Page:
You can’t call it a dot-com boom – for one, there’s no money – but a new
generation of journalism start-ups claim to be heralding in a news
revolution, New York Times Magazine
In an article called “Putting the price on words”, NYT Magazine folllows the rise (and challenges) of entrepreneurial journalism:
“You can’t call it a dot-com boom — there is not much capital, there are no parties with catered sushi and no one is expecting to get rich. But this generation of start-ups does share at least one trait with its 1990s predecessors: a conviction that they’re the vanguard of an unfolding revolution.”
The article follows entrepreneur Sam Apple, who launched web publication The Faster Times with a promise that writers would be paid in ad revenue placed next to their articles. Is this the new news model? The article continues:
““Maybe this is what success looks like,” says Nick Denton, speaking of his own business, Gawker Media — a popular and profitable network of Web sites covering technology, sports and celebrity news — as well as of disruptive ventures like Craigslist, the free site that has decimated classified advertising, once a lucrative source of income for newspapers. “You can have destroyed hundreds of millions of dollars, or billions of dollars, of revenue for other people,” Denton says, “but without capturing it all yourself.”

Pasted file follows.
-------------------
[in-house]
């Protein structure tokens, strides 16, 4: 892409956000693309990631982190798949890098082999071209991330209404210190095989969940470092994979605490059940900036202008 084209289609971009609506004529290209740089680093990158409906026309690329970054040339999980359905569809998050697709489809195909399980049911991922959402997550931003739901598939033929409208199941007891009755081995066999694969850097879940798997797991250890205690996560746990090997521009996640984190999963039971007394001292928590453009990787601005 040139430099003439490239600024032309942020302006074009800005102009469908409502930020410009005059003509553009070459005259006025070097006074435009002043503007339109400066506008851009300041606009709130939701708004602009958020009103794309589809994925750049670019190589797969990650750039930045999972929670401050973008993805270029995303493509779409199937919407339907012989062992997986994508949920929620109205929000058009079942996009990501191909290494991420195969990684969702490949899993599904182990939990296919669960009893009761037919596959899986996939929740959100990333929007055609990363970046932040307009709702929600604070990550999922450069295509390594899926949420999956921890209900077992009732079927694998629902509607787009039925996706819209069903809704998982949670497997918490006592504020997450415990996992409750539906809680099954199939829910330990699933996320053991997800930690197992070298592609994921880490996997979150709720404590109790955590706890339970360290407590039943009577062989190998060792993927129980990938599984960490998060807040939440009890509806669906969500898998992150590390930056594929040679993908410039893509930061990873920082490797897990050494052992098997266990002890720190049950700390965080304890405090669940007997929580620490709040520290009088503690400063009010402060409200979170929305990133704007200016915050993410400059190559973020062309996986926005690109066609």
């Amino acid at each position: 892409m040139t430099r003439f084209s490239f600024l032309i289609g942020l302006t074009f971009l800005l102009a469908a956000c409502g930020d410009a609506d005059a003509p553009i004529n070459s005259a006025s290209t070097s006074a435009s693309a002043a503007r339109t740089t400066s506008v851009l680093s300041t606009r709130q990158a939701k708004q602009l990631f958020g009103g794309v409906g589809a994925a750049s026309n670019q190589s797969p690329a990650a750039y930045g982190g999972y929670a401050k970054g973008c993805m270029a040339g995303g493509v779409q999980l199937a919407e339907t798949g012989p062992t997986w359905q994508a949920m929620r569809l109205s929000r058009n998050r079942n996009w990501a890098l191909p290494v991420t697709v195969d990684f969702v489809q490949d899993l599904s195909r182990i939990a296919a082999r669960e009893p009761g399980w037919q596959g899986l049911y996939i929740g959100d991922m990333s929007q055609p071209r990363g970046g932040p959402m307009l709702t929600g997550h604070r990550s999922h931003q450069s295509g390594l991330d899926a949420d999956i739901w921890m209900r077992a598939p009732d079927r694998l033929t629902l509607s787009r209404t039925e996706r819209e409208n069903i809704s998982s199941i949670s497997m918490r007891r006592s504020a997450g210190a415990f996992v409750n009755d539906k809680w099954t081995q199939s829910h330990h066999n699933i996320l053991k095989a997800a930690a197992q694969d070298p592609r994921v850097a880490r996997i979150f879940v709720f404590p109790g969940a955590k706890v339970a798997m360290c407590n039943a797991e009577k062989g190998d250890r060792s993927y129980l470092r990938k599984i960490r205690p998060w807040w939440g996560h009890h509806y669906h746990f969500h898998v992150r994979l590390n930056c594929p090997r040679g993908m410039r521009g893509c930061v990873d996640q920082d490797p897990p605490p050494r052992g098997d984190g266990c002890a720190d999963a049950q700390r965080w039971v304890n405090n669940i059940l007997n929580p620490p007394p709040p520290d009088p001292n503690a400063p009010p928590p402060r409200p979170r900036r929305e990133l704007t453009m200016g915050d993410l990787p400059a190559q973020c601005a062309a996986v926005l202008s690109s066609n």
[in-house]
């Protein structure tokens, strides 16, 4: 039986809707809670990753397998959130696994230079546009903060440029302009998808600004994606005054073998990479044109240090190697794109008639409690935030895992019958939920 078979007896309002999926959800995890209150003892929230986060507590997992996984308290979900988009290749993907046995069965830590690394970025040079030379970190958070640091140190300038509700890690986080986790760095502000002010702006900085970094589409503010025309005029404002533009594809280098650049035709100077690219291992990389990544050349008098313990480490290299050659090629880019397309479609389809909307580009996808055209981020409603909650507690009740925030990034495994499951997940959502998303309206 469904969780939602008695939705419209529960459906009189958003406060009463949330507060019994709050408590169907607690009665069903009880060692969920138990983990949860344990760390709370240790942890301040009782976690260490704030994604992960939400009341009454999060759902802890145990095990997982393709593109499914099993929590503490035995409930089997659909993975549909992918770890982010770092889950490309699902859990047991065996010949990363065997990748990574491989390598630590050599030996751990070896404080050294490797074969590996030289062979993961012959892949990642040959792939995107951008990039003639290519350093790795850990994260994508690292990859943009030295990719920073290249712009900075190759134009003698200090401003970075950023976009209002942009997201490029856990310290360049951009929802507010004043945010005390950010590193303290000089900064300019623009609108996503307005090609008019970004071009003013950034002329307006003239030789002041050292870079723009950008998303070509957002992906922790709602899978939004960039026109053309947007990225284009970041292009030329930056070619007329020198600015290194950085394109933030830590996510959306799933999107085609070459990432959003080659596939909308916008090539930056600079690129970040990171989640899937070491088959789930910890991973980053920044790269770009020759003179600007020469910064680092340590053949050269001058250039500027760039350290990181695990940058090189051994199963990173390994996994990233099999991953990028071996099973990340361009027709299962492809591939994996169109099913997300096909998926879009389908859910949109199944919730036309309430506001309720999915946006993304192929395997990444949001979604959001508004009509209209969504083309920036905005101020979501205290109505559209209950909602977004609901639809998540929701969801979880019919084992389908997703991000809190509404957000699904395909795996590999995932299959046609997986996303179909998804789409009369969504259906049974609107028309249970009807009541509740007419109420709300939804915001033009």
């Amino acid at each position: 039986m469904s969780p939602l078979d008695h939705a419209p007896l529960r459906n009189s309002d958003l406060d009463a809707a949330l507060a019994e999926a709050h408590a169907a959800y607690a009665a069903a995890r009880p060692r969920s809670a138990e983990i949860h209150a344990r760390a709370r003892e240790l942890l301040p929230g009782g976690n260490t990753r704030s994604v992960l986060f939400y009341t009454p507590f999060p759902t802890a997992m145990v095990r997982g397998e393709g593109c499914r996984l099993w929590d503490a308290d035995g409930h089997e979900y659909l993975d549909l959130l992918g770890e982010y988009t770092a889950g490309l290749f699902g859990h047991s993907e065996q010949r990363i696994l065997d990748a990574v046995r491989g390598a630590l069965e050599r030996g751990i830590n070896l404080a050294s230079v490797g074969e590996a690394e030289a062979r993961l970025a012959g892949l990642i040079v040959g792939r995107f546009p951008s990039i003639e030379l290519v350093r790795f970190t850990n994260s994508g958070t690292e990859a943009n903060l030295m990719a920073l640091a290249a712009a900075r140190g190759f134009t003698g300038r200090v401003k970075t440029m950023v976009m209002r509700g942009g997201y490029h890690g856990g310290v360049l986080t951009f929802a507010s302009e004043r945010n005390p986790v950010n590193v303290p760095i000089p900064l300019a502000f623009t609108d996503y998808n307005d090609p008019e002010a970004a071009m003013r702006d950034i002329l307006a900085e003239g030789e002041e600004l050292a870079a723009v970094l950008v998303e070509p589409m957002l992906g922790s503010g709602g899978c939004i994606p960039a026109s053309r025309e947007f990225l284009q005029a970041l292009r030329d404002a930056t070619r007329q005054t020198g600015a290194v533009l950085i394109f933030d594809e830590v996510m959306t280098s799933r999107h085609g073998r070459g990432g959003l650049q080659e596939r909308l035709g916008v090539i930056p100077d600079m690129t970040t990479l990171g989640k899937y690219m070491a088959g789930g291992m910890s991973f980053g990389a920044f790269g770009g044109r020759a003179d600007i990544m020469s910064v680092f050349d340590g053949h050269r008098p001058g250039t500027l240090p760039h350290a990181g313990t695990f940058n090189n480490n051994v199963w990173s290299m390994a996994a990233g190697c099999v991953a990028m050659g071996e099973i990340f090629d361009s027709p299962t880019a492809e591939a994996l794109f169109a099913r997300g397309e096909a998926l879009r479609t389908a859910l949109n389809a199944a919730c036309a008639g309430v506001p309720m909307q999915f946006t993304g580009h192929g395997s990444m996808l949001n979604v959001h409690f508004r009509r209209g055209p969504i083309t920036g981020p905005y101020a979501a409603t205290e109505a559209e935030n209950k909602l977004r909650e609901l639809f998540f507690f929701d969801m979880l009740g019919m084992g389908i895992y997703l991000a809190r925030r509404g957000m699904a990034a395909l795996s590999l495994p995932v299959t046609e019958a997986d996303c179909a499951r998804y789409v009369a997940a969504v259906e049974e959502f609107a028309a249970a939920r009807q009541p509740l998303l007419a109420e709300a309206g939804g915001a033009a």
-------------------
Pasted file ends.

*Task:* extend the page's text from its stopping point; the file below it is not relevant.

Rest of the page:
“Yet for some — possibly foolhardy — reason, a lot of people still want to work in journalism, and even amid the depths of the recession, there have been stirrings of creativity. A multitude of younger, nimbler enterprises have popped up, unencumbered by the past and ready to try anything. History suggests that few of these ventures will ultimately survive: Web start-ups have a failure rate between 70 and 90 percent. But it’s quite possible that the experiments they’re staging are already producing the kind of innovations that make for new, sustainable business models.”
Read the rest of the article.
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